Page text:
Background: Depression, generalized anxiety disorder (GAD) and social anxiety disorder (SAD) occur frequently in patients with dystonia [1-6]. HR-QoL not only relates to physical but also psychological aspects of the disorder [1,2]. The aim of this study was to evaluate long-term predictors of HR-QoL in dystonia.

Method: 603 isolated dystonia patients (mean age: 55.6 ± 12.5 years, female n=404) were prospectively enrolled in the Dystonia Coalition study, assessed at baseline and after one and two years. HR-QoL (RAND 36-Item Health Survey), severity of depression and GAD (Hospital Anxiety and Depression Scale), and SAD (Liebowitz Social Anxiety Scale) were evaluated. Dystonia severity and dystonic tremor were examined using a standardized video protocol and the Burke-Fahn-Marsden Dystonia Rating Scale. Predictors of HR-QoL were obtained from eight cross-lagged path models (Bonferroni corrected alpha ≤ 0.006) and a latent class growth analysis (LCGA).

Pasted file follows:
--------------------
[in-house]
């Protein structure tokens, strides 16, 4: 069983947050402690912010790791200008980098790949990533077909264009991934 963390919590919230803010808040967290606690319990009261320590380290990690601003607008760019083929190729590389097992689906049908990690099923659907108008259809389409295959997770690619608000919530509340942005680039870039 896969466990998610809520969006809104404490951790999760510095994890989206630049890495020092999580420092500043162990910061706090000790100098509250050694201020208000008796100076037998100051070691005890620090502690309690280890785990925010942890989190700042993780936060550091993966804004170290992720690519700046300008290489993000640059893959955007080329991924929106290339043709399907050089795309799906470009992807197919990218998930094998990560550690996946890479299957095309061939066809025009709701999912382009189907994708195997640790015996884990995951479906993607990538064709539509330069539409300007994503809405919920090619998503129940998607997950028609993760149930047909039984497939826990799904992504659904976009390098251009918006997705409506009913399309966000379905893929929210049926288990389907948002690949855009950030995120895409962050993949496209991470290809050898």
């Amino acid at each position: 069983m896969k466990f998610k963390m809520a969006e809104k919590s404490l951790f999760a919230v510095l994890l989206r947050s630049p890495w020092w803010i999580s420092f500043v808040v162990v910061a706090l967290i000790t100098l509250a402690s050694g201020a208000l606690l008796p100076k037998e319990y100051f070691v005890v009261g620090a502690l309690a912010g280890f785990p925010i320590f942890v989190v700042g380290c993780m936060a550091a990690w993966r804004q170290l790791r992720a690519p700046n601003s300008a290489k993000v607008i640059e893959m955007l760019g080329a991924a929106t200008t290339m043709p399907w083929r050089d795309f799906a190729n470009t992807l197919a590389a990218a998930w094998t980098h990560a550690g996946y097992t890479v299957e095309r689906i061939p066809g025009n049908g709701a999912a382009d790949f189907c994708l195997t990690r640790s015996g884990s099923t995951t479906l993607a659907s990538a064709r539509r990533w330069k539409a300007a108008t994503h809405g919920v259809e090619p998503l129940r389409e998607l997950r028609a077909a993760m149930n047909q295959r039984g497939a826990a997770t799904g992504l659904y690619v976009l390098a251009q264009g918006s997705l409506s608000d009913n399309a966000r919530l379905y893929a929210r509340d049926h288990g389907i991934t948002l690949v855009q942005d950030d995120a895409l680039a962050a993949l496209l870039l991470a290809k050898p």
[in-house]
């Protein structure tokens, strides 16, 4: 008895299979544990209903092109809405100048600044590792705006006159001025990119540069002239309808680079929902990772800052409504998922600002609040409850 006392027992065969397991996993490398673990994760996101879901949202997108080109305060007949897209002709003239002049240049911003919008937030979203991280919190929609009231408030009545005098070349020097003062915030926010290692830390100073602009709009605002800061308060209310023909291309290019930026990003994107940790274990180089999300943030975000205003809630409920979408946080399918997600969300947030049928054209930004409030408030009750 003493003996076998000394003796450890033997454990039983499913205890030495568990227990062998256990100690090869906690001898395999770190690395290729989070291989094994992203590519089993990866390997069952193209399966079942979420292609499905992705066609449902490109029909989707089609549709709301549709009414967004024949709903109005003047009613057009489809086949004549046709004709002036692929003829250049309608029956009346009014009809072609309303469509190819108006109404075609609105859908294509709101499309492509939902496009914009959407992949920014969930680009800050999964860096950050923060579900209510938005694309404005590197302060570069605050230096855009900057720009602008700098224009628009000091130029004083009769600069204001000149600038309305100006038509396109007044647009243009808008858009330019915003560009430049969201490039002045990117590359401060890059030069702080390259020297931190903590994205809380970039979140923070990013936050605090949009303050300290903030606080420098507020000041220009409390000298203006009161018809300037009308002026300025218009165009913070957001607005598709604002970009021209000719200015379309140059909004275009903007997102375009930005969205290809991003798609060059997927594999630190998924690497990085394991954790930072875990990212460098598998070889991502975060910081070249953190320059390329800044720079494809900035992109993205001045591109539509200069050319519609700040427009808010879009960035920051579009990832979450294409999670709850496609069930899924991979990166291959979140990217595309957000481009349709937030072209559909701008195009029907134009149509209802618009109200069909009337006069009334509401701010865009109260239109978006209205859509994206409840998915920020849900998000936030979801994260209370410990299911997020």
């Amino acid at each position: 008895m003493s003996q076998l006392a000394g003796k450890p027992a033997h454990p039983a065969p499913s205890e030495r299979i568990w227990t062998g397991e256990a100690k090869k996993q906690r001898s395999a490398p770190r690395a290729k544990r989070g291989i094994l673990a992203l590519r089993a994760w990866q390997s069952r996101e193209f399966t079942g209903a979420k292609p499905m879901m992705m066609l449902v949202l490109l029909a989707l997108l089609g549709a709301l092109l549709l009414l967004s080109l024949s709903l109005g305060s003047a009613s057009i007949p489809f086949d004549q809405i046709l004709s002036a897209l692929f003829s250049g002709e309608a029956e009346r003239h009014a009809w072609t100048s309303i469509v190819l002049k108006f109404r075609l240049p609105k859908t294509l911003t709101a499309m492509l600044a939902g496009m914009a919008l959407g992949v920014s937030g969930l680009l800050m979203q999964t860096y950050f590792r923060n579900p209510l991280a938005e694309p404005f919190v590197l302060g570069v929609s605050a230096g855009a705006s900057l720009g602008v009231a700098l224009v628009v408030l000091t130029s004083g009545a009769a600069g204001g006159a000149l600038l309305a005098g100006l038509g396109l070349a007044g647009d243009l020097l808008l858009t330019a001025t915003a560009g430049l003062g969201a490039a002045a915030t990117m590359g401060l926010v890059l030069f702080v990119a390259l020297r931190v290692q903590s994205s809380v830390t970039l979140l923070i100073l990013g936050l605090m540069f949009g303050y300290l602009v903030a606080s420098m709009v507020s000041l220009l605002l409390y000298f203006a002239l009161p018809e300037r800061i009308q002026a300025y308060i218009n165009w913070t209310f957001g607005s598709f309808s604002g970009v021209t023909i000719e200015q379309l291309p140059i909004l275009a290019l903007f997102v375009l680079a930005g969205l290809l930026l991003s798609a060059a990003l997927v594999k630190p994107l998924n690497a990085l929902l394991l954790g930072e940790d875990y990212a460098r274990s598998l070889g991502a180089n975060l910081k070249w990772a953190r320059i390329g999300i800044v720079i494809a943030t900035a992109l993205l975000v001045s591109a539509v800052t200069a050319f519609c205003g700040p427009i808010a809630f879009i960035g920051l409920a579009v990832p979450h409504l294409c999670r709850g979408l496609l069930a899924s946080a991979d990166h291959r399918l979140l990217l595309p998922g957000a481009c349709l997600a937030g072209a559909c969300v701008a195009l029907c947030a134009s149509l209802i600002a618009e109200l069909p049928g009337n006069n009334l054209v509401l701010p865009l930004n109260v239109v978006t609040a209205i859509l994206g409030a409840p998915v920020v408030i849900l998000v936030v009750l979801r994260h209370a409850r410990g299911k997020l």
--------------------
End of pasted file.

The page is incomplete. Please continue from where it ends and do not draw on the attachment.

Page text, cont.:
Results: Higher depression scores at baseline predicted lower HR-QoL on all eight subscales after two years (all p ≤ .001). Higher anxiety scores at baseline predicted lower QoL related to general health, pain and emotional well-being, whereas higher social anxiety scores predicted higher pain-related QoL after two years (all p≤ 0.006). Dystonia severity at baseline predicted HR-QoL in the context of social functioning (p = 0.002). The presence of dystonic tremor, age and gender did not predict HR-QoL. LCGA revealed two latent classes, distinguished by the HR-QoL that was reported across the three time points. Class 1 (66%) reported a consistently higher level of HR-QoL that was susceptible to depression and SAD, whereas class 2 (34%) reported a consistently lower level of HR-QoL that was susceptible to GAD. There was no relationship between patients’ reports of quality of life in both classes and dystonia severity, age and gender.